Strigogyps is an extinct genus of prehistoric bird from the Middle Eocene to Early Oligocene of France and Germany. It was probably around the size of a large chicken or a guan, weighing not quite 1 kilogram (2.2 lb). Apparently, as indicated by the ratio of lengths of wing to leg bones, S. sapea was flightless. Its legs were not adapted to running, so it seems to have had a walking lifestyle similar to trumpeters, but probably was more carnivorous, feeding on small reptiles, possibly mammals or fish caught in shallow water, or carrion.

The type species of Strigogyps is S. dubius, which was described by Gaillard in 1908. It was initially placed in the owl order Strigiformes and considered to be a sophiornithid. S. dubius is based on a single tibiotarsus from the Late Eocene to Early Oligocene Quercy phosphorites of France. This tibiotarsus was destroyed in World War II during the bombing of Munich, but casts remain. In 1939, Gaillard described a second species of Strigogyps, S. minor, based on a humerus, two coracoids, and two carpometacarpi, also from Quercy. In 1981, Mourer-Chauviré redescribed S. minor as Ameghinornis minor, the only member of the new phorusrhacid subfamily, Ameghinornithinae. Ameghinornis was later placed in its own family, Ameghinornithidae. In 1987, Peters named another monospecific genus of ameghinornithid, Aenigmavis sapea, based on a nearly complete skeleton from the Middle Eocene Messel pit of Germany. Mayr (2005) found Aenigmavis to be a species of Strigogyps, S. sapea, and found Ameghinornis to be synonymous with S. dubius, as they both came from Quercy, and are almost identical except for coracoids and carpometacarpi of Ameghinornis, which Mayr found to be unlike other ameghinornithids, and probably from an idiornithid.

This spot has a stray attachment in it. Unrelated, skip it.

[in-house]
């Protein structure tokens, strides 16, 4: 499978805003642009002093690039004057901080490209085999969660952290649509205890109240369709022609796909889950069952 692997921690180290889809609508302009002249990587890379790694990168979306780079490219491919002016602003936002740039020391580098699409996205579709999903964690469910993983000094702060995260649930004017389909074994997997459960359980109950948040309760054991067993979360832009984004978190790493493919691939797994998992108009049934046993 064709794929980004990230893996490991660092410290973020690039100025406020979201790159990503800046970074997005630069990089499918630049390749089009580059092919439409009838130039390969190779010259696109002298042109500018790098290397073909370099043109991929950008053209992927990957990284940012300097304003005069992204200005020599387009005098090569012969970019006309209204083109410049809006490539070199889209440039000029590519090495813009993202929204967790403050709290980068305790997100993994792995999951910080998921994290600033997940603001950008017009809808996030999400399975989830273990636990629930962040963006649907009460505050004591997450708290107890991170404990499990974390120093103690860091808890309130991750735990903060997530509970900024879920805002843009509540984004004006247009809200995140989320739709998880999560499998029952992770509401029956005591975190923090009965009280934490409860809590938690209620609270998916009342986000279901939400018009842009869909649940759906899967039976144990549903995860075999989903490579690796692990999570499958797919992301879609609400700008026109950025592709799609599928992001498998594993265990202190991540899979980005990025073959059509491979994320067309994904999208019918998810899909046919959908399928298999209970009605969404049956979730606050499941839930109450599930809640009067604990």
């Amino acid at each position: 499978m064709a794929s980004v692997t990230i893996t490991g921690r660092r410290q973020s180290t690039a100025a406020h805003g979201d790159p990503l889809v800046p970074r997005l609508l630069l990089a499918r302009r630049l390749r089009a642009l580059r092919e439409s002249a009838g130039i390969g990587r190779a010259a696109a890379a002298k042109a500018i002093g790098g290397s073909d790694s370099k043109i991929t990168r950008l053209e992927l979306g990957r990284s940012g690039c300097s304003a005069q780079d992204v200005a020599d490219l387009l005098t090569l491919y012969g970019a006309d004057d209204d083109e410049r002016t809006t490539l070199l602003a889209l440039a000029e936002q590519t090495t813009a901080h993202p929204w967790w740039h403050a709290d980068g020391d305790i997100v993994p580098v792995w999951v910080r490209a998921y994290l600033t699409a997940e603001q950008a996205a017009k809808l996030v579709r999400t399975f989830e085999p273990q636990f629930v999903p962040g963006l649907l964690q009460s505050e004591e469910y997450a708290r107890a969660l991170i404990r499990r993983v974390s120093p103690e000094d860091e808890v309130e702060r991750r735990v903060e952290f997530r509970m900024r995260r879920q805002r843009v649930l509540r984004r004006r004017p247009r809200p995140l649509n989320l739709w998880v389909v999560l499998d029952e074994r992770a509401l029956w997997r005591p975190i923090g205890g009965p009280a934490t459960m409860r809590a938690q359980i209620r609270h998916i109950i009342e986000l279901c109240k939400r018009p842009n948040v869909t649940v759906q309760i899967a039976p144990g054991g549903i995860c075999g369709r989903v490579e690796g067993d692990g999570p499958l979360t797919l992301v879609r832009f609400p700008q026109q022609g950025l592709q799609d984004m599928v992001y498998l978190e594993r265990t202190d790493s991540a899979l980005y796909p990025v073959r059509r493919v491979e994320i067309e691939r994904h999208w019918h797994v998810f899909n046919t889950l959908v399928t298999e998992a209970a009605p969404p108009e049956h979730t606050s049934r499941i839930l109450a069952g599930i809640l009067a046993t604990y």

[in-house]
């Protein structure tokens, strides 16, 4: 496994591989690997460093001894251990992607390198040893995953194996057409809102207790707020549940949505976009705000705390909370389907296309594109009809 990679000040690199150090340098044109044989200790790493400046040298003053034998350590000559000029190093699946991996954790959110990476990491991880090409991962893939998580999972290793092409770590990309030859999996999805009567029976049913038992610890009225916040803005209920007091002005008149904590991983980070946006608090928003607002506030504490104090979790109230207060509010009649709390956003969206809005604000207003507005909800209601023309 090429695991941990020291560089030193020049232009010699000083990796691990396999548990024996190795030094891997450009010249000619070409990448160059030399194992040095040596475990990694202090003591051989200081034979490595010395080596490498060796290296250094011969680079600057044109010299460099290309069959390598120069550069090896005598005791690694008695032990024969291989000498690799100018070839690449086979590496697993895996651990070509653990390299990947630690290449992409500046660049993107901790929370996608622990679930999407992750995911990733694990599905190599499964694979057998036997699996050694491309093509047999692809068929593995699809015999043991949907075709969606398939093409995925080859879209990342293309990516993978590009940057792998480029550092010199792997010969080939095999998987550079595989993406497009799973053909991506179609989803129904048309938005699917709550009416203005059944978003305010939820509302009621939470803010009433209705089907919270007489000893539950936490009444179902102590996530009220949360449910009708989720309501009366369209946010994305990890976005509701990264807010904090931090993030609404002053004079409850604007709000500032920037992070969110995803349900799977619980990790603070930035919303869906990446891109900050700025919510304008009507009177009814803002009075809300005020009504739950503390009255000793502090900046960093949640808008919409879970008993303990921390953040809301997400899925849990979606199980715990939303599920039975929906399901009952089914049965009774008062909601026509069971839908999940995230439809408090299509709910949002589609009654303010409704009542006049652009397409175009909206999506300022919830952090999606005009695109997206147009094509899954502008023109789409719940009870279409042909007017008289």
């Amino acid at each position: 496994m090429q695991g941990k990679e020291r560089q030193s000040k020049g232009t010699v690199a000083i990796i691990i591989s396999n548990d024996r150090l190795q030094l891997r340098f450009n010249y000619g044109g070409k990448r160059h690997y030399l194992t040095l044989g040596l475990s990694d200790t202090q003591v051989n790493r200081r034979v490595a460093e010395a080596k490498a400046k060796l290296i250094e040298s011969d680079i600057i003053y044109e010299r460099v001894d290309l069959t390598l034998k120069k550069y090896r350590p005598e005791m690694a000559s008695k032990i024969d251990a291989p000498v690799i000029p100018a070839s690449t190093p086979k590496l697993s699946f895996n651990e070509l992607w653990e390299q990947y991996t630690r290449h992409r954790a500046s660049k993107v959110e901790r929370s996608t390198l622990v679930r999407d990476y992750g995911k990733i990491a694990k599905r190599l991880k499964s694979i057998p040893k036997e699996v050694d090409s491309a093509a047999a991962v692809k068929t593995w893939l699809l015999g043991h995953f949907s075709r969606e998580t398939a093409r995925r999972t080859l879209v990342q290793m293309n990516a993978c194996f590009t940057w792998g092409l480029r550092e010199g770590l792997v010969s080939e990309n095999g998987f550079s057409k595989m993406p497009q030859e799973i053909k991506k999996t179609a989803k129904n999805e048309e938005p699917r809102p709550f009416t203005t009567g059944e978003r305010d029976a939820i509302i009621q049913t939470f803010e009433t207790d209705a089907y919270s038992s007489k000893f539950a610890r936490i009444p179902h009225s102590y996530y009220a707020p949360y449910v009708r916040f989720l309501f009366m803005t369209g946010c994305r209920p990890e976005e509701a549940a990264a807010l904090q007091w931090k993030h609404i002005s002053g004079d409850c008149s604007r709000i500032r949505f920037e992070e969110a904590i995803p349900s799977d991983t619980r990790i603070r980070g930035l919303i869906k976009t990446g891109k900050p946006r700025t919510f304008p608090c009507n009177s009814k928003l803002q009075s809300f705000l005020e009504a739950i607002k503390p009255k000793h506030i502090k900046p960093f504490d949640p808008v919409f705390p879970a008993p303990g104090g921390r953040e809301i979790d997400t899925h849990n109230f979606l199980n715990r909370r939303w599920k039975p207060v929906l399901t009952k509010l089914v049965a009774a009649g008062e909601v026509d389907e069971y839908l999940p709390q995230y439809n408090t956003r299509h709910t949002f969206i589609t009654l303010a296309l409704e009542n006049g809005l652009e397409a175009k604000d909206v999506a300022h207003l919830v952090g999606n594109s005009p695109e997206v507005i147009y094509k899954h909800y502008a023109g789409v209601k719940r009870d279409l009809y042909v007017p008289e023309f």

In 1935, Lambrecht described a new New World vulture, Eocathartes robustus, and a hornbill, Geiseloceros robustus, from the Middle Eocene (Lutetian) of the Geisel Valley of Germany. Each as based on a single specimen, and they were found very close together. Mayr (2007) found them to be synonymous and a species of Strigogyps, S. robustus.

Recent studies (Alvarenga and Höfling 2003, Mayr 2005) have found Strigogyps to be a more basal member of Cariamae, and not particularly close to the phorusrhachids. Salmila robusta, another bird from Messel was found to be more basal than Strigogyps, and the clade composed of Salmila and Cariamae to be the sister taxon to Psophiidae within a monophyletic Gruiformes.

Fragmentary remains from the Palaeocene and/or Eocene of England and North America have also been suggested to be phorusrhachids, but, like Strigogyps, they probably are not.

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